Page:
Recently, Inside Higher Ed had an article about humanities majors being hired into IT positions. The comment section was immediately contentious, but this is the internet, after all. The argument was between two factions: IT professionals complaining it demeans them, and humanities people claiming the IT people are snobs.
I’ve been thinking about this for awhile. My parents are both computer programmers, with my mom having worked as a manager for many years. She’s one of the few among IT professionals her age who actually majored in computer science. Most of her coworkers are English majors, or history majors, who made a career change at some point. Why not have that point be very early?
The other issue I have with the commenters is that not all IT jobs are the same. Yes, I want the person setting up my database to have a strong technical background. But systems and software change constantly. Even if you majored in a technical field, the odds are very good that 90% of what you learned in college will be obsolete within ten years. Communication skills, on the other hand, never go out of fashion.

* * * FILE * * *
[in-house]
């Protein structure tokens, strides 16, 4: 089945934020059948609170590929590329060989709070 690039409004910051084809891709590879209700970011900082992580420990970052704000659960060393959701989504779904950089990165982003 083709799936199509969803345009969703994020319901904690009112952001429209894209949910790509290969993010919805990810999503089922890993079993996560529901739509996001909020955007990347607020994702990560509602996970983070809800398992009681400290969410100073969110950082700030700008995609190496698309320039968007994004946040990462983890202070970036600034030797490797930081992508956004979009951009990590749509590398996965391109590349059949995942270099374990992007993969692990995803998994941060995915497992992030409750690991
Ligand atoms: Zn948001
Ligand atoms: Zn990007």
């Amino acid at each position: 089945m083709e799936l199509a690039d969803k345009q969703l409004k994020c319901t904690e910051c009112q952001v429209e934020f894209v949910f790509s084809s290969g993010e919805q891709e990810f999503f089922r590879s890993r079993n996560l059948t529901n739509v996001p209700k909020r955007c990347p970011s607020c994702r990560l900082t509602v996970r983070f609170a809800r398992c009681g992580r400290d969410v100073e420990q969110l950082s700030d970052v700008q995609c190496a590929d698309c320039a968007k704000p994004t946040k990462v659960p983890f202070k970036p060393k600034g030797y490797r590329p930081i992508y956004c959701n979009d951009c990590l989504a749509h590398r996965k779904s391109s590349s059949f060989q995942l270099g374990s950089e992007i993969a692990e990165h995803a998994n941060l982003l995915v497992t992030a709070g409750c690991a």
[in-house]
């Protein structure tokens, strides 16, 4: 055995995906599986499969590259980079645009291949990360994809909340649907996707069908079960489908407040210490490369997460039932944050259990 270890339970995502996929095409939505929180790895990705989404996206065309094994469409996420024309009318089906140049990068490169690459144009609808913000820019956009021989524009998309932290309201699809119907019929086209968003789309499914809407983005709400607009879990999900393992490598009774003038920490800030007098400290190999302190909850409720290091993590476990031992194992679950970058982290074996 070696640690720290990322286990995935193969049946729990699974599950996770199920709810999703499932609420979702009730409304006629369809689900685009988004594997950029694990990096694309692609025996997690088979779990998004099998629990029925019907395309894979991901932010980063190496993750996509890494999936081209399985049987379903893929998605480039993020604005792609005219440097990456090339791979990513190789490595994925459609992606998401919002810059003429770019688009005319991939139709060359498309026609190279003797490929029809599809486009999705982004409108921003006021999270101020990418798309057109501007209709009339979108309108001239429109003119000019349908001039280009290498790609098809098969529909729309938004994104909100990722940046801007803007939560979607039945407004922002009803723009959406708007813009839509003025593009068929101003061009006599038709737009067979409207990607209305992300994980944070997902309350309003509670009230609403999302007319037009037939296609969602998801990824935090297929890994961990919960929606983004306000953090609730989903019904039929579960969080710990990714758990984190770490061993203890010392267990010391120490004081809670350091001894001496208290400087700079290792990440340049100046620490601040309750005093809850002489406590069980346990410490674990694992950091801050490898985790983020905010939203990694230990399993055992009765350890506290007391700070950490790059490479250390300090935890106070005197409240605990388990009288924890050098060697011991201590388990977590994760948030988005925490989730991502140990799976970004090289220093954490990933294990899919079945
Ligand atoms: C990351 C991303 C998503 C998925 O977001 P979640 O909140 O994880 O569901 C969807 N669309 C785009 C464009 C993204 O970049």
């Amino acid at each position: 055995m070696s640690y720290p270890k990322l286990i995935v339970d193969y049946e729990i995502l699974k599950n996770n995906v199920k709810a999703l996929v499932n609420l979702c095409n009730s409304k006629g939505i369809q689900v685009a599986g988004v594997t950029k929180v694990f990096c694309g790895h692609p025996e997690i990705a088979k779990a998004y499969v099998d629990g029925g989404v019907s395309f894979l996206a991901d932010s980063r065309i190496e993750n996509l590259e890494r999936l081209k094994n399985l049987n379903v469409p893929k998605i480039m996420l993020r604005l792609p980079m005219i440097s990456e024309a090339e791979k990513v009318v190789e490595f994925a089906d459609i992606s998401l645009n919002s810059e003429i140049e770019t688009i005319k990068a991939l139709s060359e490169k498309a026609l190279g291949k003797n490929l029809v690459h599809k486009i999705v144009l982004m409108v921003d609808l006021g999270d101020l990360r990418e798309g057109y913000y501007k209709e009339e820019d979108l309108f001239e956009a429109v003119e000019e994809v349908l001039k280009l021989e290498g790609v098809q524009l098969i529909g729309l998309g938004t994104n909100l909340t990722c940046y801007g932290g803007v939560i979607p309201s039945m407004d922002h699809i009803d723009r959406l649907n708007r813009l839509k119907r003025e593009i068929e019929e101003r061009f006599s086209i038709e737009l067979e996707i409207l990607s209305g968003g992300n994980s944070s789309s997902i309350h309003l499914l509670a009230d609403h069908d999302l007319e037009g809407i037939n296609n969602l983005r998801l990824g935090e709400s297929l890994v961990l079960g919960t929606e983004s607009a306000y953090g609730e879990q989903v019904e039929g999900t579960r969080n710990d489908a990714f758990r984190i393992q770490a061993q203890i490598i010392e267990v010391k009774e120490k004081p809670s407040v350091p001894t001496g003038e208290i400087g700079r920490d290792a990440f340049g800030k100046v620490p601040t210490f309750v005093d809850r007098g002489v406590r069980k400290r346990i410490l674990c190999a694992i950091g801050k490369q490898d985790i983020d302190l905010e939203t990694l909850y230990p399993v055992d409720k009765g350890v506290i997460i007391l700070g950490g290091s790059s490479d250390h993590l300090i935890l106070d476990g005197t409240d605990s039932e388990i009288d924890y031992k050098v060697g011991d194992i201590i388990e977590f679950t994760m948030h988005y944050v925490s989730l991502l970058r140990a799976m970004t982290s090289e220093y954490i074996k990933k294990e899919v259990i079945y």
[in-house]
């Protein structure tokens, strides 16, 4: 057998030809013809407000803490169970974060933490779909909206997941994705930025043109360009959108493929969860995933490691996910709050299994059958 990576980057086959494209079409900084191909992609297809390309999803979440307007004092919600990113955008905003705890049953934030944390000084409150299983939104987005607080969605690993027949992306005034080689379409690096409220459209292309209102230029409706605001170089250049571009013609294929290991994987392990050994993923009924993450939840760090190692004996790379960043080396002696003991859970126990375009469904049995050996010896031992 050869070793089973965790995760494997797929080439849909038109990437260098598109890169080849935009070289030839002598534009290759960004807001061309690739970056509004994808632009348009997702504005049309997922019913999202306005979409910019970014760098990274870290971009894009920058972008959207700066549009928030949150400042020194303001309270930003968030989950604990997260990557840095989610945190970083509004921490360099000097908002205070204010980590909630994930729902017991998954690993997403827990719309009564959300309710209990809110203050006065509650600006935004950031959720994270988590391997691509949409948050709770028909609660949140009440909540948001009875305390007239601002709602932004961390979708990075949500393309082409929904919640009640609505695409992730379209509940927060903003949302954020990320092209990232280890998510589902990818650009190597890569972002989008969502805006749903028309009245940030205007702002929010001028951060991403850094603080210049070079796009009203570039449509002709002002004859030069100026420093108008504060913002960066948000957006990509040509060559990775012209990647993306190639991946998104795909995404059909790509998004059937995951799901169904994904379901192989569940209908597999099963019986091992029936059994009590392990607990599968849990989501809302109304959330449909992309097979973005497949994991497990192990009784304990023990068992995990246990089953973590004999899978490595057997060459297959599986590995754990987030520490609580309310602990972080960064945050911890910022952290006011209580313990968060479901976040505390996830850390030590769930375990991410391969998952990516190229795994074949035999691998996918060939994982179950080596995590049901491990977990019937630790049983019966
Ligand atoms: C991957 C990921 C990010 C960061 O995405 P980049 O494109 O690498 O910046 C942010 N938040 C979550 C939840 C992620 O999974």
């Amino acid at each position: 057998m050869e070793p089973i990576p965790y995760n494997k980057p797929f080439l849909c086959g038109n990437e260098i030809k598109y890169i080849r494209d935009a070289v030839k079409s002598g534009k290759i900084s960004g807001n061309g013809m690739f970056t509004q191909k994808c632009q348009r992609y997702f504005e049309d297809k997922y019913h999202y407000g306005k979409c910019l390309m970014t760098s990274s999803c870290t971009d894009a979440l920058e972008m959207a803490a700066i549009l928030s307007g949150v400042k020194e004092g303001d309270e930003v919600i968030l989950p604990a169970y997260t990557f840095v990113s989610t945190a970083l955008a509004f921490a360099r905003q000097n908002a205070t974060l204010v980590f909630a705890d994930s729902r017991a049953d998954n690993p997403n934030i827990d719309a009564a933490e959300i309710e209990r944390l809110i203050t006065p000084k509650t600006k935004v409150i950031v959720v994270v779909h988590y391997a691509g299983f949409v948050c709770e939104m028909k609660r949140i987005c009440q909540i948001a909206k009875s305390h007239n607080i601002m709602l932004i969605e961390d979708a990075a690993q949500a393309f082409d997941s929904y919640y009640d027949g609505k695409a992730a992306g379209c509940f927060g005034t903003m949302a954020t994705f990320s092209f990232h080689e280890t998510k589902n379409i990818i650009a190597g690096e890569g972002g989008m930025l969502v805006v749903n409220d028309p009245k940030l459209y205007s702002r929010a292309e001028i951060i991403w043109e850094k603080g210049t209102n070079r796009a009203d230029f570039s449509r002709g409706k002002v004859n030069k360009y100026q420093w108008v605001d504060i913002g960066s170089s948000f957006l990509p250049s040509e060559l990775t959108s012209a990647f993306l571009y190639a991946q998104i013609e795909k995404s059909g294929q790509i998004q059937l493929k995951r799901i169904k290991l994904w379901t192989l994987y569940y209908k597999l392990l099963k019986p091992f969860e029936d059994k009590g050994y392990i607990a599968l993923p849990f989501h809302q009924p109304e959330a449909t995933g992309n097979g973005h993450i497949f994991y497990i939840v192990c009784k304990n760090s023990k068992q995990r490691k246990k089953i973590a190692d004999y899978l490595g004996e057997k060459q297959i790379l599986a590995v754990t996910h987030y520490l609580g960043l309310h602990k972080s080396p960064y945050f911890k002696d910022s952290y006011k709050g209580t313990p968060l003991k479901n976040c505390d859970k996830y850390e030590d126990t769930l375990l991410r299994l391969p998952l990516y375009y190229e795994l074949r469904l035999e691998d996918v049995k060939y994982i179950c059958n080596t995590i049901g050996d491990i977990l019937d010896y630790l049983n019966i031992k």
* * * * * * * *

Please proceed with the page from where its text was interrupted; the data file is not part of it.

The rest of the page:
At a company the size of ConAgra, there are most likely several different groups that fall under the wing of IT. There are the database specialists, system administrators, the network security specialist, the hardware specialists and the support specialists (I’m sure this is not a complete list). For the first three groups, yes, their technical skills are probably the most important part of their job. But support specialist need to be able to communicate effectively with people who may not be very good with computers. And often, people who had to work to learn something are better at explaining to others. They are less likely to assume that the person they are helping knows to try quick fixes before calling the help desk. Why not hire someone specifically trained in communication for these positions?
How do you feel about hiring humanities majors for technical positions?